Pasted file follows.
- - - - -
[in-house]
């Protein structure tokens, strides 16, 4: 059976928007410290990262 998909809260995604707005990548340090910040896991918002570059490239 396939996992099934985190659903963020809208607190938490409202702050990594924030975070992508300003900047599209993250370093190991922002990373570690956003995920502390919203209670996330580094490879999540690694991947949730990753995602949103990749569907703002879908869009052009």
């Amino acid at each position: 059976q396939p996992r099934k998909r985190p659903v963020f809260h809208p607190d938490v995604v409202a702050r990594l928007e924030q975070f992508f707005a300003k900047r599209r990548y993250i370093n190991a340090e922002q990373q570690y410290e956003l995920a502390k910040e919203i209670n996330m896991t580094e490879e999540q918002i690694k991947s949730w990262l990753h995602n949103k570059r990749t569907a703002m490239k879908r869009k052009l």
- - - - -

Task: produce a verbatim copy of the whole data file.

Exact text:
[in-house]
């Protein structure tokens, strides 16, 4: 059976928007410290990262 998909809260995604707005990548340090910040896991918002570059490239 396939996992099934985190659903963020809208607190938490409202702050990594924030975070992508300003900047599209993250370093190991922002990373570690956003995920502390919203209670996330580094490879999540690694991947949730990753995602949103990749569907703002879908869009052009």
């Amino acid at each position: 059976q396939p996992r099934k998909r985190p659903v963020f809260h809208p607190d938490v995604v409202a702050r990594l928007e924030q975070f992508f707005a300003k900047r599209r990548y993250i370093n190991a340090e922002q990373q570690y410290e956003l995920a502390k910040e919203i209670n996330m896991t580094e490879e999540q918002i690694k991947s949730w990262l990753h995602n949103k570059r990749t569907a703002m490239k879908r869009k052009l």